Overall, I believe that people must care about and take responsibility for their health and food consumption, making it a priority and an investment rather than just “something rich people have time for.” (Gwyneth Paltrow’s condescending “food stamp challenge” probably doesn’t help.) The USDA published food pyramids in 1992 and 2005, and My Plate in 2011. I am not going to insult anyone’s intelligence by saying that most people don’t know how to eat healthy; people probably don’t gain 50 lbs. from eating too many salads. Eating healthy takes effort, and I think diet programs are effective because they free up brainpower by providing specific instructions rather than having people become paralyzed from the infinite number of choices available. Bodybuilder and ex-convict Kali Muscle talks about building muscle in prison by consuming adequate amounts of calories and protein from canned tuna and instant noodles. He made the choice to prioritize his physique. Ultimately, prioritizing healthy eating is what it boils down to, and it is a choice. “The whole point of this country is if you want to eat garbage, balloon up to 600 pounds, and die of a heart attack at 43, you can. You are free to do so. To me, that’s beautiful.” (Ron Swanson) Perhaps subsidizing fruits and vegetables would incentivize more companies into selling them, like they have so successfully sold us sugar in the past decade. A mandatory wellness program in workplaces might also be beneficial, with access to gyms and cafeterias with healthy food options, and several exercise breaks; it might actually save insurance companies money in the long-term by paying for these. From my experience however, this might not be enough. In the Army we had mandatory physical exercise in the morning, three guaranteed meals at the mess hall with access to nearly unlimited salads and fruits (automatically taken out of our paychecks whether we ate or not), and in some bases a Wellness Center that performs metabolic testing through gas exchange, VO2max testing, and body composition through BodPod (among other things) for free. For some reason these opportunities were not taken advantage of by the majority, and did not deter unhealthy eating and behavior, even by individuals whose job required their bodies to be functioning optimally. Many soldiers still got kicked out for being too fat. Perhaps the only way is for us to go back to being hunter-gatherers, and let the weak ones starve to death or get eaten by predators.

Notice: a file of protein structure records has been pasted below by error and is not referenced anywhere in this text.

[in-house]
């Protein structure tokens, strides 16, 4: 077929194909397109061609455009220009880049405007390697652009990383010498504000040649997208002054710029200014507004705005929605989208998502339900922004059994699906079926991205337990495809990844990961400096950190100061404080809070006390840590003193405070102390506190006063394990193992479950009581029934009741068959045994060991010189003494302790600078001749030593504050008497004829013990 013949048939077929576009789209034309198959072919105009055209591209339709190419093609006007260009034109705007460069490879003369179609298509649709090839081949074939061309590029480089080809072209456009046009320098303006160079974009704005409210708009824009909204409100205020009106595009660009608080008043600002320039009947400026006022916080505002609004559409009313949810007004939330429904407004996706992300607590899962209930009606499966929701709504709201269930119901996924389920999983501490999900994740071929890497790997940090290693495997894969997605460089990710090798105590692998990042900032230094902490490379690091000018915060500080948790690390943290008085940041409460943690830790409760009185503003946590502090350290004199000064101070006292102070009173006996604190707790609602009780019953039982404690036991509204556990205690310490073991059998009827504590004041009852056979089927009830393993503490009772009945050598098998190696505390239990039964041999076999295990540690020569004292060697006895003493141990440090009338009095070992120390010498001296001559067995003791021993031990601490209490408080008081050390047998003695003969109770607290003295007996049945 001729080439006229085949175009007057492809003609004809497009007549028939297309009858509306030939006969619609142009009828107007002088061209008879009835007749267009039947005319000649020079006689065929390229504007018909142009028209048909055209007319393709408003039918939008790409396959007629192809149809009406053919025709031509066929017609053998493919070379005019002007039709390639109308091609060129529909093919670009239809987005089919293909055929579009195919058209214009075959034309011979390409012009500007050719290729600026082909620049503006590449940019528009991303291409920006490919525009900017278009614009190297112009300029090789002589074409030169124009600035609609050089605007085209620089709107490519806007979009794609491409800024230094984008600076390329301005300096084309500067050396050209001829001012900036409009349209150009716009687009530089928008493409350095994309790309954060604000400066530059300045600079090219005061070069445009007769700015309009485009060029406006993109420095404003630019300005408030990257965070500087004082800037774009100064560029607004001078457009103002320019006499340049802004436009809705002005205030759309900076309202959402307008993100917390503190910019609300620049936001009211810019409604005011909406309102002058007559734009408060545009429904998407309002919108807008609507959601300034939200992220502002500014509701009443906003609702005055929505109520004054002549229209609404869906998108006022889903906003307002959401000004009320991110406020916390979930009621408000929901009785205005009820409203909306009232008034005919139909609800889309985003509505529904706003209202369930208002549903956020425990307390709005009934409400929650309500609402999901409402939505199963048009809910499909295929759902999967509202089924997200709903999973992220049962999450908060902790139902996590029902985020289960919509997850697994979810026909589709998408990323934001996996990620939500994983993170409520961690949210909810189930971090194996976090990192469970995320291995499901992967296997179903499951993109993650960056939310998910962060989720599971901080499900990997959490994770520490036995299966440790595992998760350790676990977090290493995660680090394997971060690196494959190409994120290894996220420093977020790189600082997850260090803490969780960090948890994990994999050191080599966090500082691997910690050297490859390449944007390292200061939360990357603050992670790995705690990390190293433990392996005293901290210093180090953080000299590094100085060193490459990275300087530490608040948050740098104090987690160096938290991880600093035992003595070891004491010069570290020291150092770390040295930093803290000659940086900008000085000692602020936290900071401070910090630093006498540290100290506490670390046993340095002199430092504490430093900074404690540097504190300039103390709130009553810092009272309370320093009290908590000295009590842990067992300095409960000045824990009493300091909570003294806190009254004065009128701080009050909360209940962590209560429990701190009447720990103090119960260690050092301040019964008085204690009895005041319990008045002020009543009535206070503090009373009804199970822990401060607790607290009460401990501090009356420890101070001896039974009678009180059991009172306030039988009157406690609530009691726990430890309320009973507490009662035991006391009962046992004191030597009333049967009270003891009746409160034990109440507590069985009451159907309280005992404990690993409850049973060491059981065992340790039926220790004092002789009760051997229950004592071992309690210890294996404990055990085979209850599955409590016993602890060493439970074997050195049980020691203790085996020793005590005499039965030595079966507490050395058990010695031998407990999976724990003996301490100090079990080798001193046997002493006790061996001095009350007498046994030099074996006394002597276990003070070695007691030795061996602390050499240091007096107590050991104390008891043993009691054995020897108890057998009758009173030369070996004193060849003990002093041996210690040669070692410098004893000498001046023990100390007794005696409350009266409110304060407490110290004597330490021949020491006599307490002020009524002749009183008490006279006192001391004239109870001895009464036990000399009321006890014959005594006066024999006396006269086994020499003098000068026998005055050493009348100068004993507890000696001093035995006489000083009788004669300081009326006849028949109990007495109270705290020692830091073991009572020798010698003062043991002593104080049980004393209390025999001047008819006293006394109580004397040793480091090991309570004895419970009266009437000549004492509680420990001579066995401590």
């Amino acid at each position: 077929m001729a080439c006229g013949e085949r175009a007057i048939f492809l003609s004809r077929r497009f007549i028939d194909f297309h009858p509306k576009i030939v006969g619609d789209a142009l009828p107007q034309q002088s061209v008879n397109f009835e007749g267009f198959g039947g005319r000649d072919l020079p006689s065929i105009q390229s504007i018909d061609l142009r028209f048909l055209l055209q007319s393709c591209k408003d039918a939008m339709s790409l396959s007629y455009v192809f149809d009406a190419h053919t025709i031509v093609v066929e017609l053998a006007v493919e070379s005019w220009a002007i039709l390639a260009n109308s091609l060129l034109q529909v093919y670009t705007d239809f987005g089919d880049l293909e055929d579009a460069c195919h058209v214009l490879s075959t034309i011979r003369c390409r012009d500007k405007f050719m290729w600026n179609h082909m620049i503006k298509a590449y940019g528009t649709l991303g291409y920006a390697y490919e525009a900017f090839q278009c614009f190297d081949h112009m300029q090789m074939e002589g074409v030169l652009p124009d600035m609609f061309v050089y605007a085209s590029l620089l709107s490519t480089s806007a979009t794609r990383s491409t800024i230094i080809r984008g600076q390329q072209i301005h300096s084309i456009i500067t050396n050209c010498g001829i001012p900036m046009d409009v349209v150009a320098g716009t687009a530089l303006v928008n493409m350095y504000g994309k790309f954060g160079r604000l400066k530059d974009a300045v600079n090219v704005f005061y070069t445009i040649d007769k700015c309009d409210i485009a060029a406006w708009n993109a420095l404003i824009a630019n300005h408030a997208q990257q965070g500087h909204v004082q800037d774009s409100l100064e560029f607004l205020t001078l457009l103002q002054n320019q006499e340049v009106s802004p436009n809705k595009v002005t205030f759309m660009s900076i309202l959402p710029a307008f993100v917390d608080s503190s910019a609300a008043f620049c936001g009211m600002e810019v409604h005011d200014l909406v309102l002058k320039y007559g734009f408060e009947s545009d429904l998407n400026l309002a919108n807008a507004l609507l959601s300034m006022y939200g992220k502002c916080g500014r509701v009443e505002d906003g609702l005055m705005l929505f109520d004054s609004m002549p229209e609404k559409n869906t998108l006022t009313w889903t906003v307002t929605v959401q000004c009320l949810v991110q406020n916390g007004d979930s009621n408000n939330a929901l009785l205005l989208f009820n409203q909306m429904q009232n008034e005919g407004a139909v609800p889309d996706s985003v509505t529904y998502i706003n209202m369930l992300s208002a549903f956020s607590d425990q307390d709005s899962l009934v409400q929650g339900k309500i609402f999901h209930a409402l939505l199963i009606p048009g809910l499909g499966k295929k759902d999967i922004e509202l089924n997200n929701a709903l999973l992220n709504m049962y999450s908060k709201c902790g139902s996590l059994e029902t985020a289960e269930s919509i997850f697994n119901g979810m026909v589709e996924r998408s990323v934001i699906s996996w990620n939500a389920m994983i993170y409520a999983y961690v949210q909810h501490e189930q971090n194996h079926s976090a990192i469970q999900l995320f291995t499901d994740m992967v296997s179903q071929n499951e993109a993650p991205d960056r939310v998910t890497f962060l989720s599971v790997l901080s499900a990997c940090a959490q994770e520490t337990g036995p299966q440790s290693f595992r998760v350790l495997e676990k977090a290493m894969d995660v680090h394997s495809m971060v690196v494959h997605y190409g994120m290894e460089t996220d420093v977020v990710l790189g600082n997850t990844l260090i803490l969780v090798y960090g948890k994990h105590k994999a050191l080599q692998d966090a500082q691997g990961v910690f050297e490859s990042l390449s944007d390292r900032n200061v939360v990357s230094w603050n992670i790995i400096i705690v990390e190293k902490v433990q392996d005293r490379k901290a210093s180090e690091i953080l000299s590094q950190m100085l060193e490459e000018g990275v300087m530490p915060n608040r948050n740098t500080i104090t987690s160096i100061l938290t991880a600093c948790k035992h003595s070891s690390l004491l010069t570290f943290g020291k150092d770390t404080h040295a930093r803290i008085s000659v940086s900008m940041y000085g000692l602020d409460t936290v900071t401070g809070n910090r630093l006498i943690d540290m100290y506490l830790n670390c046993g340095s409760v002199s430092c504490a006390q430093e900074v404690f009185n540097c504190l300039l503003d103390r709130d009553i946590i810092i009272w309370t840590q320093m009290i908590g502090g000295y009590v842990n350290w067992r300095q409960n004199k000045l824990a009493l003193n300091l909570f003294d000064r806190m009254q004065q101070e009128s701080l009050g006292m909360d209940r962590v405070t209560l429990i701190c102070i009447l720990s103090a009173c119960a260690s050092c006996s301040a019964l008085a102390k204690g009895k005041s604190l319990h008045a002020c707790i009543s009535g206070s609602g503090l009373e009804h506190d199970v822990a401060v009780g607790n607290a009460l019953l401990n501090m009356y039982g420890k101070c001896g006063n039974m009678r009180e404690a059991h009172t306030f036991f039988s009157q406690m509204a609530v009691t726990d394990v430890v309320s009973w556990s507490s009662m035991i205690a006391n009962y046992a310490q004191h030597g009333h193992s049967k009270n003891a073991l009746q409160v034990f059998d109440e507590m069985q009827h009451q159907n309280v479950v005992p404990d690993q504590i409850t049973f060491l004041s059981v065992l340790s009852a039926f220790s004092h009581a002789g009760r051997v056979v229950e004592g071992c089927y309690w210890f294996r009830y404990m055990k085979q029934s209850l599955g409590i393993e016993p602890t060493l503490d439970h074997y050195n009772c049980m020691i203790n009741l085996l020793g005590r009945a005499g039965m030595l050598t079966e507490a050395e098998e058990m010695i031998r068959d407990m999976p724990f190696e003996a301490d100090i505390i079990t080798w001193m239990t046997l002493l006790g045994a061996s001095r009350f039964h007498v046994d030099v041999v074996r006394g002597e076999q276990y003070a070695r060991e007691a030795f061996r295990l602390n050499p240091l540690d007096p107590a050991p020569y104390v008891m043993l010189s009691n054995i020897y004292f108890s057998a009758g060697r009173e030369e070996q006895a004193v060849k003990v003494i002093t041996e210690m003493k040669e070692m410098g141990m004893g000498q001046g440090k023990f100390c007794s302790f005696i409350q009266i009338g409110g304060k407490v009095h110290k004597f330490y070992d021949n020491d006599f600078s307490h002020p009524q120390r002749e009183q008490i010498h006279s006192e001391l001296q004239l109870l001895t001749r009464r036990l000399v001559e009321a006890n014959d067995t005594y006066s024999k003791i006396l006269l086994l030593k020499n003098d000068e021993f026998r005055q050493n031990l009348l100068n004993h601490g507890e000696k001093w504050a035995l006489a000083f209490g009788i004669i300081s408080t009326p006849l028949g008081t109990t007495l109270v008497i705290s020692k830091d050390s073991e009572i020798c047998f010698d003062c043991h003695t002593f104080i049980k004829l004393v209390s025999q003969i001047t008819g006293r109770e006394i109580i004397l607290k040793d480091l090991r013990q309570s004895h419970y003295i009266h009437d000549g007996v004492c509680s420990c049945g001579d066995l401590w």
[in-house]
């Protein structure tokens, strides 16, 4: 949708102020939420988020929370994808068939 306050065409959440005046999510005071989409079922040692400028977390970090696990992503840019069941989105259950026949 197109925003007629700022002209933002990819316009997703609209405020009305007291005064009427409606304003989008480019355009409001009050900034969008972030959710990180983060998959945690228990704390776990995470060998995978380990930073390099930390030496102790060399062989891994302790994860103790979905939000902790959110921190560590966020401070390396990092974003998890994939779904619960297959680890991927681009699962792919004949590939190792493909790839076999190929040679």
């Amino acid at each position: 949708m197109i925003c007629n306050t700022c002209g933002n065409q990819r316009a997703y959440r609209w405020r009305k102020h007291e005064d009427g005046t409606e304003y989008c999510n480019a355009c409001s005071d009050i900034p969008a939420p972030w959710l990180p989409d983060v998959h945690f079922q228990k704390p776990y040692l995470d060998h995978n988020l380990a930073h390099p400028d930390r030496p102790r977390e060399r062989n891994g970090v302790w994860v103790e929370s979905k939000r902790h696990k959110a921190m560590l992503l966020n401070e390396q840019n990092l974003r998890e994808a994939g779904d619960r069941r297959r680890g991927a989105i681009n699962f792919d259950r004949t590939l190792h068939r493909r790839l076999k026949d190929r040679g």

Afghanistan Lunch

Lunch break in Afghanistan.

I’m not saying I’m going to make it; that’s why I choose to live in civilization. There’s no Facebook in the wild.